PRINT December 2013

Michael Ned Holte

Stan Douglas, Hors-champs, 1992, two-channel digital video projection, black-and-white, sound, 13 minutes 40 seconds. Installation view. From “Blues for Smoke.” Photo: Brian Forrest.

1 “BLUES FOR SMOKE” (THE GEFFEN CONTEMPORARY AT MoCA, LOS ANGELES; CURATED BY BENNETT SIMPSON) By all accounts, LA MoCA had a truly woeful year, so it’s fitting that Simpson (one of the institution’s two remaining curators) would lay his stake on the blues. An essay as much as an exhibition, “Blues for Smoke” was noisy (the warehouse space of the Geffen Contemporary was haunted by an Albert Ayler–inspired squall in Stan Douglas’s terrific Hors-champs, 1992), mournful (a gallery of Mark Morrisroe’s photos), mordantly funny (Dave McKenzie’s Yesterday’s Newspaper, 2012–13; Glenn Ligon’s Richard Pryor paintings), practically indigestible (sixty episodes of HBO’s The Wire), and nothing if not provocative. One could keep adding adjectives, and that, perhaps, was the point.

2 “MANET: RETURN TO VENICE” (PALAZZO DUCALE, VENICE; CURATED BY STÉPHANE GUÉGAN WITH GUY COGEVAL AND GABRIELLA BELLI) Hard to believe Manet’s Olympia, 1863, had never met Titian’s Venus of Urbino, 1538, given their constant proximity in art-history textbooks and slide shows. But here they were, together at last, on a plum-tinted wall at the Palazzo Ducale. A nerdy publicity stunt, to be sure, the pairing nevertheless served as an argument for the virtues of being there—in the flesh—in our Contemporary Art Daily moment.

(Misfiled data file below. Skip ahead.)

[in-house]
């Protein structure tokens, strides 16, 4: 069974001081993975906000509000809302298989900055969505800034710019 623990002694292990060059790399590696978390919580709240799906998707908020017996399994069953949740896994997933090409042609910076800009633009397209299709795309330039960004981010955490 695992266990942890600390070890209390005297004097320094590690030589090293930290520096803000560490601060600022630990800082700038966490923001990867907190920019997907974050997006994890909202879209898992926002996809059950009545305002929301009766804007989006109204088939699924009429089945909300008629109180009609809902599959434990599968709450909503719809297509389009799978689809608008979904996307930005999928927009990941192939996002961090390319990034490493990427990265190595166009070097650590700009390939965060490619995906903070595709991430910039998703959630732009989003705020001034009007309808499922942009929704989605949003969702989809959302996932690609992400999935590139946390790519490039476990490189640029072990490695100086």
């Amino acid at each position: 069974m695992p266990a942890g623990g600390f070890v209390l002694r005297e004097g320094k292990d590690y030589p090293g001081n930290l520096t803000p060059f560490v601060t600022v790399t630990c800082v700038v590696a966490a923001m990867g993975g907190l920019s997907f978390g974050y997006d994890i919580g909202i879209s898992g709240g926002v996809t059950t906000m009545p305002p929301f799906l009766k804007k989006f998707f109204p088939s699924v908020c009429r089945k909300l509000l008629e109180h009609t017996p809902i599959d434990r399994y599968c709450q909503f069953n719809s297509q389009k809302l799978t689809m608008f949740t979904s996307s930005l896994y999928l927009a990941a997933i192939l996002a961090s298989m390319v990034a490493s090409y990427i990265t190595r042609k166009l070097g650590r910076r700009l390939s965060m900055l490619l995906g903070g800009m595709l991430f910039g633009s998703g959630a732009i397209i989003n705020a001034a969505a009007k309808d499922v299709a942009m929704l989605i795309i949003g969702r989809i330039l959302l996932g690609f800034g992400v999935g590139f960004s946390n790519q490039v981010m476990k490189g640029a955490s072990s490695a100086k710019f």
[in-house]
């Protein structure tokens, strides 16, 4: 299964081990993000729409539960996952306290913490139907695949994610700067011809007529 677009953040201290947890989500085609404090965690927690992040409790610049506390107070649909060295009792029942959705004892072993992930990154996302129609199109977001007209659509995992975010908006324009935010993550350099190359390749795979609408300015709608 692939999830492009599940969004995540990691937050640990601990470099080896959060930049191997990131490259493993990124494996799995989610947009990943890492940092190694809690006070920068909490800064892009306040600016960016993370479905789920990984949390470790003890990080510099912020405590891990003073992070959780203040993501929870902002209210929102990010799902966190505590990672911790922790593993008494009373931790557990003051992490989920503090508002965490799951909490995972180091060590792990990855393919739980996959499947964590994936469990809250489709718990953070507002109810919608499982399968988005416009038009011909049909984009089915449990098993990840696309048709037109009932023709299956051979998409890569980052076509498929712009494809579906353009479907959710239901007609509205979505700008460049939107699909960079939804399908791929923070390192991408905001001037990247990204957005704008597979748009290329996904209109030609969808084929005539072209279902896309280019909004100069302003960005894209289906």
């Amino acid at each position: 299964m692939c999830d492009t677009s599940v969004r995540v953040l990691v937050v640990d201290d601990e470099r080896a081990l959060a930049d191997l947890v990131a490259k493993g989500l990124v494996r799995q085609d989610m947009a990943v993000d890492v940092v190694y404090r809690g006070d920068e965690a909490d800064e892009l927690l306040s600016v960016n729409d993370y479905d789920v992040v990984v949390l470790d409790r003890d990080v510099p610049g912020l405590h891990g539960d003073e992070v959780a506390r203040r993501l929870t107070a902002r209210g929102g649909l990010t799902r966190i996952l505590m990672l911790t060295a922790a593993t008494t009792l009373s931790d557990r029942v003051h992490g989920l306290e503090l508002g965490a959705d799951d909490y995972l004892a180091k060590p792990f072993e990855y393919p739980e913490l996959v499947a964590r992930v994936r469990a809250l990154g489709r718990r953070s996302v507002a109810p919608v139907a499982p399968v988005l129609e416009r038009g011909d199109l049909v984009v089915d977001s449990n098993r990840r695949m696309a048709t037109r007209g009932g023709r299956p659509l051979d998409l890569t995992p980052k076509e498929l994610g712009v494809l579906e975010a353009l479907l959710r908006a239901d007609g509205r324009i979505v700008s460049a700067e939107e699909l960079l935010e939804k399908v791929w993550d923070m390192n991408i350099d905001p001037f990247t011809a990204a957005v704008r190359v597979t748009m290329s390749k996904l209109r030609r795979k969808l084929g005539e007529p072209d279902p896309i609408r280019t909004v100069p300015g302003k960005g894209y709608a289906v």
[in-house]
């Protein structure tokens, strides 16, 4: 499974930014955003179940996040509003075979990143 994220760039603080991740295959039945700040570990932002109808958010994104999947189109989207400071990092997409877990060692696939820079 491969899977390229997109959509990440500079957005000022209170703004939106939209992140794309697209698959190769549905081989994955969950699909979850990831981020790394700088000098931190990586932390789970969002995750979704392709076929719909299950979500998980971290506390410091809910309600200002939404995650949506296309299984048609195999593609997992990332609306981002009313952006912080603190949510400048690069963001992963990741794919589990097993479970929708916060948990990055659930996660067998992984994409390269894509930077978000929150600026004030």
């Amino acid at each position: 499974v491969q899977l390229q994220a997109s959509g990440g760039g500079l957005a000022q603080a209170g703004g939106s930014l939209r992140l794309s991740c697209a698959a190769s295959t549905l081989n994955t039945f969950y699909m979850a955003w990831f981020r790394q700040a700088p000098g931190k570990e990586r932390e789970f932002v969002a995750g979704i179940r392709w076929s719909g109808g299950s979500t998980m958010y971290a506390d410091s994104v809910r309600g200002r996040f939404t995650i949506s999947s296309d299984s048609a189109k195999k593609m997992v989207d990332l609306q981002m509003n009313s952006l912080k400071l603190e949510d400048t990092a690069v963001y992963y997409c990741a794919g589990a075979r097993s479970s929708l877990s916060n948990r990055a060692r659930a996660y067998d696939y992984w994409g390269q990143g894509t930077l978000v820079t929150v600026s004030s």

3 “ROSEMARIE TROCKEL: A COSMOS” (NEW MUSEUM, NEW YORK; CURATED BY LYNNE COOKE) Speaking of Venice, Trockel’s wunderkammerlich exhibition (organized at the New Museum by Massimiliano Gioni and Jenny Moore) anticipated Gioni’s encyclopedic Biennale by casting a wide net. Confidently brushing aside the conventions of a monographic retrospective, the artist situated her work, including ceramics and knit paintings, within a “cosmos” that featured James Castle’s cardboard animals, Leopold and Rudolf Blaschka’s elaborate glass anemones and sea slugs, and exquisite insect prints by Maria Sibylla Merian—not to mention several paintings by an orangutan named Tilda. The inclusive approach emphasized the promiscuity of the artist’s own output and her estimable generosity as a viewer.

Organized by the Museo Nacional Centro de Arte Reina Sofía, Madrid.